Something else worth pointing out is that the United States has also repeatedly appealed to emotion with “b-but think of the children” when pushing for a new form of regulation without broad support from voters. (I believe children’s interests need to be protected, but the U.S. government does not care about most people’s children.)
In the Disclose.tv thread on Twitter, someone linked to a thread by Moxie Marlinspike, the creator of Signal. Darknetlive’s official position on Marlinspike is suspicion. But the points in the thread stand regardless.
It’s amazing to me that after all this time, almost all media coverage of Telegram still refers to it as an “encrypted messenger.” Telegram has a lot of compelling features, but in terms of privacy and data collection, there is no worse choice. Here’s how it actually works:
Telegram stores all your contacts, groups, media, and every message you’ve ever sent or received in plaintext on their servers. The app on your phone is just a “view” onto their servers, where the data actually lives. Almost everything you see in the app, Telegram also sees
Here’s a simple test: delete Telegram, install it on a brand new phone, and register with your number. You will immediately see all your conversation history, all of your contacts, all the media you’ve shared, all of your groups. How? It was all on their servers, in plaintext
The confusion is that Telegram does allow you to create very limited “secret chats” (no groups, synchronous, no sync) that nominally do use e2ee, even if the security of the e2ee protocol they use is dubious. There’s no e2ee by default, but they talk about it like there is
FB Messenger also has an e2ee “secret chat” mode that is actually much less limited than Telegram’s (and also uses a better e2ee protocol), but nobody would consider Messenger to be an “encrypted messenger.” FB Messenger and Telegram are built almost exactly the same way.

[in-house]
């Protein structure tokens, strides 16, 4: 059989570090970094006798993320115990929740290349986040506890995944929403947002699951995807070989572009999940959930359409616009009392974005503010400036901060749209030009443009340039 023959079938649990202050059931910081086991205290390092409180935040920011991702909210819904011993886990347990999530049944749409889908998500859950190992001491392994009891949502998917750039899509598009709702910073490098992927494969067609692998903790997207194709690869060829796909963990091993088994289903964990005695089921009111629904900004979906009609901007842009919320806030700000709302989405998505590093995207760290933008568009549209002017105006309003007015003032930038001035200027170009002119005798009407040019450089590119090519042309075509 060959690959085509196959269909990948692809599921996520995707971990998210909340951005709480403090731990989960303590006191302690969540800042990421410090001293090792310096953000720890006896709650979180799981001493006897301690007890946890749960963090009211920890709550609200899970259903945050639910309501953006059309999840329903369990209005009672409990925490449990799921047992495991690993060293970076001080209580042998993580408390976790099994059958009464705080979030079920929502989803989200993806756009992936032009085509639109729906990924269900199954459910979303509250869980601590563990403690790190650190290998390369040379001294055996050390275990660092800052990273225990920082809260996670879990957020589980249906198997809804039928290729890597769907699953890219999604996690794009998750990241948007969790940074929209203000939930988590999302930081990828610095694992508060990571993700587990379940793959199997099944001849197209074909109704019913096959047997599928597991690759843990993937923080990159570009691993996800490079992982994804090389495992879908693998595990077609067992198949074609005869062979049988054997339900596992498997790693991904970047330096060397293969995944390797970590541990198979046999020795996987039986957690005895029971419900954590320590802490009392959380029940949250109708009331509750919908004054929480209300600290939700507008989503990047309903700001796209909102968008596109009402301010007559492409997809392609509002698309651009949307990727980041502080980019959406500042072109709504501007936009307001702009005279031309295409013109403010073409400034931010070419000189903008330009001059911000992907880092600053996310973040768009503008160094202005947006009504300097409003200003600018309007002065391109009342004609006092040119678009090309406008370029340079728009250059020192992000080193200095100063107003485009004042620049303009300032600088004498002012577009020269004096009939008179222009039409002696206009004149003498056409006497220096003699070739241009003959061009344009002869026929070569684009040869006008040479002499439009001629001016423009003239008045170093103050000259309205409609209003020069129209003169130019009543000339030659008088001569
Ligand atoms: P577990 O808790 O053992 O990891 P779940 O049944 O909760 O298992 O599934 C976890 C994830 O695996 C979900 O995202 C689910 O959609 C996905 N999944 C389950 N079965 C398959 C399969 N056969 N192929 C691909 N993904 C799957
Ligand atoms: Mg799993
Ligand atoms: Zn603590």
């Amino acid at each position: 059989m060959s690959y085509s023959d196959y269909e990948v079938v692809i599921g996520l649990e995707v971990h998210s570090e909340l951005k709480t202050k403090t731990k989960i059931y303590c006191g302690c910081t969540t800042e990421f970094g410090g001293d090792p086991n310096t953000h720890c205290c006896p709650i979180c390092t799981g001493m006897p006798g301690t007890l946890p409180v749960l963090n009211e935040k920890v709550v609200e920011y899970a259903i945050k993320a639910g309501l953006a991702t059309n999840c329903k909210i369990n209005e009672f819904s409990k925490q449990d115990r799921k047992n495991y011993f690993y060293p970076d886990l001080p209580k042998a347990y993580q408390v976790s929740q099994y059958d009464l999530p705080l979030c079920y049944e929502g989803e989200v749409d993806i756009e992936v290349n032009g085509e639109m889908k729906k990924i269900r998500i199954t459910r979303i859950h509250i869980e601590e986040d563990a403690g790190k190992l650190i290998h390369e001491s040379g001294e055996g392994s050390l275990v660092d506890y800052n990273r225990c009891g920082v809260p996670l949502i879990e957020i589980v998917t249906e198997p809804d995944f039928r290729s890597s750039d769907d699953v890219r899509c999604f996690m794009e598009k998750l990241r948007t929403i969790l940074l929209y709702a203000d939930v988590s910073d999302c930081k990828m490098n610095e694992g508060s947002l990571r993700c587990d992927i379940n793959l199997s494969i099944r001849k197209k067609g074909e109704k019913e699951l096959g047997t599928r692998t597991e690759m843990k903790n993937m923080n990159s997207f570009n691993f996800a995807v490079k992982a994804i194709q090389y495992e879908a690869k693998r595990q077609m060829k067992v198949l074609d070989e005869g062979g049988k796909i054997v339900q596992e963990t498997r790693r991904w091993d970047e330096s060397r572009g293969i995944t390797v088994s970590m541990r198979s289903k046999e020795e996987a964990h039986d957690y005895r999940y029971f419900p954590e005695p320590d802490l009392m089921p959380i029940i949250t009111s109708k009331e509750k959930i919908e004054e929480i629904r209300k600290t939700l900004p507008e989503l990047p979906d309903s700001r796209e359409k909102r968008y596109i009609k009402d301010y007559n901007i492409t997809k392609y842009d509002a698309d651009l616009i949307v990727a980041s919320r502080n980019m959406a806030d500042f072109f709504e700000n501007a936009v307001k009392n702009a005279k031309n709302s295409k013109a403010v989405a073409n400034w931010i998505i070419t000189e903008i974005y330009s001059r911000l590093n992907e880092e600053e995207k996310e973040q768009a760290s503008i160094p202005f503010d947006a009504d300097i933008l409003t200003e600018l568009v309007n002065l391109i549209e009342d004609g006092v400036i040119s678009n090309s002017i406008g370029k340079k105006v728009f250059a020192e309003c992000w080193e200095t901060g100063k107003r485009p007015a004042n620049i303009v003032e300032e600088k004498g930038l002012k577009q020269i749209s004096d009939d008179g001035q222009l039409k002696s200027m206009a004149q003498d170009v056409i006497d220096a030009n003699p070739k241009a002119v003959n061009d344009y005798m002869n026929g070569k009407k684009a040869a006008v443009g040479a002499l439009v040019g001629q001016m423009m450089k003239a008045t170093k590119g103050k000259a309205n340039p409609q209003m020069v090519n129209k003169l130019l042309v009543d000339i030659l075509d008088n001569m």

Some may feel okay letting Telegram have access to all of their data, msgs, images, contacts, groups, etc. because they “trust Telegram.” However, the point of an “encrypted messenger” should be that you don’t have to trust anyone other than the ppl you’re communicating with
Actual privacy tech is not about trusting someone else w/ your data. It’s about not having to. A msg you send should only be visible to you & recipient. A group’s details should only be vis to the other members. Looking up your contacts should not reveal them to anyone else.
Privacy tech is really about making the tech consistent with the UI. But if Telegram’s UI were consistent with the way the tech worked, every chat would be a group chat with everyone that works at Telegram + everyone that hacks Telegram + every gov that accesses Telegram, etc
For the folks writing about this space, my request is that when you write “encrypted messenger,” it should at [em]minimum[/em] mean an app where all messages are e2ee by default. Telegram and FB Messenger are built exactly the same way. Neither are “encrypted messengers.
Telegram is pretty neat but I would certainly register with a burner number and access it with a VPN. Sending “private” messages through the app seems like a mistake though.